It's like that, now. I can carry myself with a passable degree of poise and composure until somebody expresses their concern or offers to help and then I'm gone in a siren of wails and a whole mess of hiccups. My friends have been so fantastically, earth-shatteringly kind I don't even know what to do with myself. They've been hugging me, distracting me, offering me their time, their food and their homes. Even as someone who recreationally scoffs at religion, I can say that I am, without a doubt, deeply blessed. One of the women I work with (whom I adore; she's the closest thing I've had to a mentor during my college career) offered to let me and Moxie stay at her house, if we needed it, or to come over for dinner. 

As someone who always wants to take care of things herself, this outpouring undermines my false confidence. The fact that I want to fall into their arms and take up all of their time gets under my skin and reminds me that I'm just a scared kid, desperately in need of some sort of comfort. 

Today I worked on reversing all my plans and fixing up the details so that I could skip town come June. But no. Just as I was panicking because I'd come to realize how good one of the jobs I have a fair shot at here in the city could be for me (but how could I take it, when it meant staying here, where everything hurt?), I got an email from Scott explaining everything, calming all of my fears and snapping everything, suddenly, into place.

This is day three.

On day three, everything has changed.

Apr 26, 2009

4/26/2009 - My Diet is Misery

Forgive me if I turn a hyperbolic phrase; I'm not miserable. Doesn't it have flair, though? Can't you imagine some teenage goth chick with white makeup and black fingernails telling you that in a deadpan voice? 

Don't get me wrong; this isn't any picnic. And there is definitely something keeping me from eating. Since Friday night I have consumed exactly 4/5 a box of Mike 'N Ikes, half a banana and 1 handful of Skittles (why fruit and their candy equivalents are the only thing my stomach will even consider is far beyond me). I just have no appetite. I've been sipping on water to keep myself from keeling over, but other than that the very thought of food makes me nauseous.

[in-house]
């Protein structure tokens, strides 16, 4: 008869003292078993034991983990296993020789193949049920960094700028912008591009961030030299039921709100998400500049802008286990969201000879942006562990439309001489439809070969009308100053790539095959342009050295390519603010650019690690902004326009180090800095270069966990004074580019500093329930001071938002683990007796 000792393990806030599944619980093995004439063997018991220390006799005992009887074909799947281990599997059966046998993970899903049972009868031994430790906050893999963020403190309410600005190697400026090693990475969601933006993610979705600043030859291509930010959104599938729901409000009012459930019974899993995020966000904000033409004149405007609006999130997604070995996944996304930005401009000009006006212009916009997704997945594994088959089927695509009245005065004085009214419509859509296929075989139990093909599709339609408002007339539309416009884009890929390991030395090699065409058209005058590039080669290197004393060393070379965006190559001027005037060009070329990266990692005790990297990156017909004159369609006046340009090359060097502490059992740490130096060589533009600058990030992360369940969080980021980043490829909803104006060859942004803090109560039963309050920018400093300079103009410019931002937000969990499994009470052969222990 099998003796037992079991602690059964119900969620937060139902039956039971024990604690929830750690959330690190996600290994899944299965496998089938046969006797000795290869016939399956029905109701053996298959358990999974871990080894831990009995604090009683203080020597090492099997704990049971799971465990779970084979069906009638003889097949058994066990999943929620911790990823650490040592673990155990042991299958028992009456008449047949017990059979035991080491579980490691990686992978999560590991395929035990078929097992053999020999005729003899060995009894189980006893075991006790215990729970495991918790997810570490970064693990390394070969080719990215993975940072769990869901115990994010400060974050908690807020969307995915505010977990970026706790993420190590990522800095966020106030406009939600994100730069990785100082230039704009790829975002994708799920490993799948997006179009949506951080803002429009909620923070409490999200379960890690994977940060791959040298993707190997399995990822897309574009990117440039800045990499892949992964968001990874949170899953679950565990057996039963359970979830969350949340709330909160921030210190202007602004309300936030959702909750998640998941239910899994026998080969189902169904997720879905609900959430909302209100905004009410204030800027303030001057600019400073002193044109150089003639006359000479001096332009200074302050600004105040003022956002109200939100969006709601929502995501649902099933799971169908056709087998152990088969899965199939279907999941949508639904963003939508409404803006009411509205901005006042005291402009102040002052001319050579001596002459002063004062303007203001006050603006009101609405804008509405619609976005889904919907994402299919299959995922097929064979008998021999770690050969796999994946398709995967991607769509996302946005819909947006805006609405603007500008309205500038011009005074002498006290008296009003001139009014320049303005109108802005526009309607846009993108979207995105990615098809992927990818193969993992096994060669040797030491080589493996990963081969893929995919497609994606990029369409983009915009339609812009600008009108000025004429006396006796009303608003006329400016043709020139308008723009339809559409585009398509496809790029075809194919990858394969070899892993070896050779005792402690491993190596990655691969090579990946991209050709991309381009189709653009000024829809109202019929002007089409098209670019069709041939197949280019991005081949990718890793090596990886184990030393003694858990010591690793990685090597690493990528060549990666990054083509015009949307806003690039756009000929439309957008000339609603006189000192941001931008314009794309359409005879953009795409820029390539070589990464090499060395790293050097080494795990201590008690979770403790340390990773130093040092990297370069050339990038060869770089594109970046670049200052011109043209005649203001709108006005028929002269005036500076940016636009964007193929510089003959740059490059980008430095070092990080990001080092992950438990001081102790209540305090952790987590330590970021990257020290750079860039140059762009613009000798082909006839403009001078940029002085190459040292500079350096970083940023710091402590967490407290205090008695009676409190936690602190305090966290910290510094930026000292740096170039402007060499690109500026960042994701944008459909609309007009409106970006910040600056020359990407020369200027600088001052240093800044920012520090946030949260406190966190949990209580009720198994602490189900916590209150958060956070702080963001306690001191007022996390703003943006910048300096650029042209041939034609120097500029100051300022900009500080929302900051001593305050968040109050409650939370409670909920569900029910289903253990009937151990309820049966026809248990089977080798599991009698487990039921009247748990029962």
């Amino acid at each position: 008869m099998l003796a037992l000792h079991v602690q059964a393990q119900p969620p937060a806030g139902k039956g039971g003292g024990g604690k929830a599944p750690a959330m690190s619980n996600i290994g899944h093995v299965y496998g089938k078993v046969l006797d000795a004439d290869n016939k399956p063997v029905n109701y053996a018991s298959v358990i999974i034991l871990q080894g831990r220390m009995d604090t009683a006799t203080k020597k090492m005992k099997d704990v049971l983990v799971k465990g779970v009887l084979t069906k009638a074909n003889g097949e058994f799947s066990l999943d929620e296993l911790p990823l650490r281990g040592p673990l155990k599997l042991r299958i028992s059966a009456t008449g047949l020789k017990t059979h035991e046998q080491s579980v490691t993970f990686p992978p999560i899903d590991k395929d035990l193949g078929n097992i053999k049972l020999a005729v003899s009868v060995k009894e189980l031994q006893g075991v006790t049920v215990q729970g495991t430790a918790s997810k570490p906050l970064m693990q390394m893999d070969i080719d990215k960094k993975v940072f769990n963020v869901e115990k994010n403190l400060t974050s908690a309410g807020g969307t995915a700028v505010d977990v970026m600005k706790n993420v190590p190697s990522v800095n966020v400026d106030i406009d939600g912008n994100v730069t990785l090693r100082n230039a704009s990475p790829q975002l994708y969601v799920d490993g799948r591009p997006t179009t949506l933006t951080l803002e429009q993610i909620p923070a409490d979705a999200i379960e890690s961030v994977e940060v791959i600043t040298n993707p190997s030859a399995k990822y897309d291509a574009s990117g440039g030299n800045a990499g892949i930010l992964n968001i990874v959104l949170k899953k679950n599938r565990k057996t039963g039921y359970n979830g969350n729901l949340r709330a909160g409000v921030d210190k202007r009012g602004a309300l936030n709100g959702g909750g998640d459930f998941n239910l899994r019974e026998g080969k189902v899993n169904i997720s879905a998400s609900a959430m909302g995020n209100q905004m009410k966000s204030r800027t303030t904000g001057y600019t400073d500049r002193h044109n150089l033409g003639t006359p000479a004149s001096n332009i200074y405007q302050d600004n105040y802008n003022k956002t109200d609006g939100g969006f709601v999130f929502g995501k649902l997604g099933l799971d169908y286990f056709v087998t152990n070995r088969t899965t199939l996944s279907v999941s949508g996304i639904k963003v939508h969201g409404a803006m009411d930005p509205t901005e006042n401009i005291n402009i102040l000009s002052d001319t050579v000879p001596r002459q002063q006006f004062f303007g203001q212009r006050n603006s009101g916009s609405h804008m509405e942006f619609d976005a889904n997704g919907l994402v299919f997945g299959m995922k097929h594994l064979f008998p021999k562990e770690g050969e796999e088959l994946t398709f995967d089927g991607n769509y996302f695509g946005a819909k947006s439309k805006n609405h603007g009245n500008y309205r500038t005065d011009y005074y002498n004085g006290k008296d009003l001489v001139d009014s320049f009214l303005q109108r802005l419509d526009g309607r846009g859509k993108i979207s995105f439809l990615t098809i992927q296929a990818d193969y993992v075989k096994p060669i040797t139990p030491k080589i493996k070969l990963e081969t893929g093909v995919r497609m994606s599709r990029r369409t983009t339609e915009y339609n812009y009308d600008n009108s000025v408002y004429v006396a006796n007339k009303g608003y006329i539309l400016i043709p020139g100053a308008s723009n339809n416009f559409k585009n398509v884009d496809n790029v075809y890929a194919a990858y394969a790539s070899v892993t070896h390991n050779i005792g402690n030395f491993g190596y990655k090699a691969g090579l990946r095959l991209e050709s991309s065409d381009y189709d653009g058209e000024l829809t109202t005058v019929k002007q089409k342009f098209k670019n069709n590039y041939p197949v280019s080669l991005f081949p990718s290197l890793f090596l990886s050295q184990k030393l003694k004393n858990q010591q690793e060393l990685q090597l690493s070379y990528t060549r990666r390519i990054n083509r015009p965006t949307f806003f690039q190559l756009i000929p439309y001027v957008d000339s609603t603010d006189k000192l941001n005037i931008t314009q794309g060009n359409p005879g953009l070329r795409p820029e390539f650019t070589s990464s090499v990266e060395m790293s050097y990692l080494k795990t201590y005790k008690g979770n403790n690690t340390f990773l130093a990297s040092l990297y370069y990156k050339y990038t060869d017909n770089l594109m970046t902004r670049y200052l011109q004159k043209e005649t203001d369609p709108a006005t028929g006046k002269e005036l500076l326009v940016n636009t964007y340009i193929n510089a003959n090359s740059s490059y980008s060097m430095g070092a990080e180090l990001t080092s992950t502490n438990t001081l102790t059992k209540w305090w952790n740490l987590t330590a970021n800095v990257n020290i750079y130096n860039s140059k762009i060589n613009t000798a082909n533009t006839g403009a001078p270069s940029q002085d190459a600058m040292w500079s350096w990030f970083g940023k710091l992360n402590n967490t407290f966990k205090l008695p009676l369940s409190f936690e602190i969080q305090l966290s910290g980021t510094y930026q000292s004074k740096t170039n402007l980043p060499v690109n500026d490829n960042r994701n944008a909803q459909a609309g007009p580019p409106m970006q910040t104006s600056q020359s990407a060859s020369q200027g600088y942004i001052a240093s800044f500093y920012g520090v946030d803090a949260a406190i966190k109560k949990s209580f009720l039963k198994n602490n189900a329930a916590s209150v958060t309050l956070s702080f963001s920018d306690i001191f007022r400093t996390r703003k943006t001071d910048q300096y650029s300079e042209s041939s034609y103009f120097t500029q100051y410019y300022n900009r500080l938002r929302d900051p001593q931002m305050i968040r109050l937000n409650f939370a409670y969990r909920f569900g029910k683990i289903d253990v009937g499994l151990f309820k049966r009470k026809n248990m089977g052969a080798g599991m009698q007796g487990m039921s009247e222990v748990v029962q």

Scott came over today. I'm not sure if that's breaking a breakup rule or not but it somehow settled everything in my brain. I made him tell me that it was over and that he was certain about it at least three times. I cried. A lot. Told him some things, shared some feelings, so on and so forth. And when he left, I felt alright. I didn't throw my back against the door, crumple onto the floor and weep tears of pain and anguish; though if I had done that, it wouldn't have been at all out of my current character. I got back to my homework. I went about my business. And I felt okay.

One of the things I'm finding the hardest is removing him from my physical surroundings. On Friday night, immediately after he left, I went around my apartment taking pictures down from the fridge and his books off of the bedside table. I did this numbly, unfeelingly, since I knew that if I thought about it for a moment I would be devastated, and that if I left it for the next day I might never bring myself to do the deed. I came across one last thing tonight and slipped it into the trash can, willing myself not to think about what it meant to me. 

I'm going to talk about this ordeal and about Scott a lot in the next few days (weeks?). What I want you to know, and what I'm going to try hard to concentrate on, is that the past twenty months have been twenty great ones. Falling in love with and getting to know the guy was some of the most fun I've ever had. I look forward to everything in the future and regret nothing in the past. 

We're going to be ok.

This is day two.

Day two is cloudy, with a chance of emotional trauma. 

Apr 25, 2009

4/25/2009 - Fuel

So yesterday I was thinking to myself about how I'm gonna start blogging every day, least just a little, just to get back in the swing of things for when I graduate and have time/sanity. The everlasting problem is having something to write about; something more than the passing whim that I forget a few minutes later. Well, nothing makes for good writing like anguish, and now I've got my year's supply.

This fucking hurts.

Scott and I broke up last night; a "good" breakup, as breakups go. It was a quiet end. No screaming. No anger. I knew when he told me he was coming over after work. I knew when he walked up to the door. I knew when he sat down on the couch and when he said it. I tried wrapping my brain around this thing I knew - that I knew was for the best, even - and couldn't. The ends wont meet. 

Welcome to: The Breakup Diaries

I don't feel rejected and I don't feel wronged. I don't feel like I'm not good enough or I didn't try hard enough or that I fell short somehow. I know none of those things are true for either of us. I just feel like my security blanket is gone. Scott cushioned me from everything I hated in my life and he handled me when I broke down. When I hurt, I went to Scott. Now I hurt. And I can't do it. I could - he would even take me - but that's not how you do breakups.